In May 2016, more than four years after the initial complaint was filed, AM General filed petitions seeking inter partes review of four of the UUSI patents at issue, arguing that certain claims would have been obvious at the time of the invention and were therefore invalid.
On November 7, 2016, the PTAB granted AM General's petition and instituted inter partes review.
One-Year Bar to Filing a Petition for Inter Partes Review
UUSI filed a Preliminary Response to AM General's petition, arguing that AM General had no standing to file an inter partes review petition because its petition was not timely under § 315(b).
More specifically, UUSI claimed that the filing and subsequent service of three documents triggered the one-year bar under § 315(b):
(1) the April 2012 service on the Government with a complaint filed in the Court of Federal Claims alleging patent infringement;
(2) the September 2012 service on AM General, as an interested party to the proceedings, with a summons, along with a copy of the complaint against the Government; and/or
(3) the March 2014 service on both the Government and AM General with an amended complaint.
The PTAB disagreed. It held that, in this case, the Government was not a privy of AM General, and as a result, service on the Government of the complaint alleging infringement did not trigger, as to AM General, the one-year time limit set forth in § 315(b).
The PTAB relied on several factors to reach this conclusion, including:
(a) that AM General would not have a "full and fair" opportunity to litigate the invalidity issues before the Court of Federal Claims because it lacked any rights to appeal the court's final judgment;
(b) that AM General did not and could not exercise control over the matter before the Court of Federal Claims; and
(c) that the Government was not controlling nor "bankrolling" the inter partes review proceeding before the PTAB.
In addition, the PTAB held that service on AM General of the summons similarly did not trigger the one-year bar because service of the summons was not service of "a complaint alleging infringement of the patent" within the meaning of § 315(b).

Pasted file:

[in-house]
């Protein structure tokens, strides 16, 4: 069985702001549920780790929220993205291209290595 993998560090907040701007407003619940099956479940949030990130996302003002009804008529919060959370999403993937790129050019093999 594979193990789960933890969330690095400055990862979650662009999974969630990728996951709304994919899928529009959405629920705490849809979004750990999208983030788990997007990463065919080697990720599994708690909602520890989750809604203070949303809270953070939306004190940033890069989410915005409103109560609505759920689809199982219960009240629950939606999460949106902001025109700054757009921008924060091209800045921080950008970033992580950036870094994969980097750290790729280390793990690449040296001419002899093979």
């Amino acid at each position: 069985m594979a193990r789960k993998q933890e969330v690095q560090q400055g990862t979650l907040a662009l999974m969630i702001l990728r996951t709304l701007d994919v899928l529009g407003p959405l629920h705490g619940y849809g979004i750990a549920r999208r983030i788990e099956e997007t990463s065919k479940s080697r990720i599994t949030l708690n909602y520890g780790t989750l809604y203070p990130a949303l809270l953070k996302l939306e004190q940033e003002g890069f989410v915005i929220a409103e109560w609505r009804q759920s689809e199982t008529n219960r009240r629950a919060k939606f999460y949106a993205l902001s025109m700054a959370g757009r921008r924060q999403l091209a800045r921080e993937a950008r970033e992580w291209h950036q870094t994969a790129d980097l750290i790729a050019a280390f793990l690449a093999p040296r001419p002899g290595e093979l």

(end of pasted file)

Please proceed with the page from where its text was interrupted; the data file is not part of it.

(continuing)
The PTAB cited legislative history and case law precedent to emphasize that § 315(b) was directed to defendants in the underlying matter (in this case, the suit against the Government before the Court of Federal Claims), and was not intended to apply to third parties that were no more than "nominal defendant[s] in the action." The PTAB added that, despite AM General's indemnity obligation to the Government, no claim before the Court of Federal Claims was directed against AM General, rendering AM General a "nominal defendant" and therefore outside the reach of the one-year bar in § 315(b).
Finally, the PTAB concluded that the service on AM General with an amended complaint also failed to trigger the one-year bar based on the same principles and reasoning as the other two services.
Conclusions and Practice Tips
This PTAB decision represents yet another instance of the trend evident in the PTAB's recent jurisprudence generally construing the time-bar provision of § 315(b) in a manner that favors, rather than restricts, institution of inter partes review proceedings. Going forward, patentees bringing infringement suits in the Court of Federal Claims should evaluate the potential for nominal third-party defendants to petition for inter partes review—even long after the initial complaints have been filed and served. Conversely, Government contractors brought into Court of Federal Claims infringement proceedings should analyze if—and when—their best interests are served by seeking inter partes review.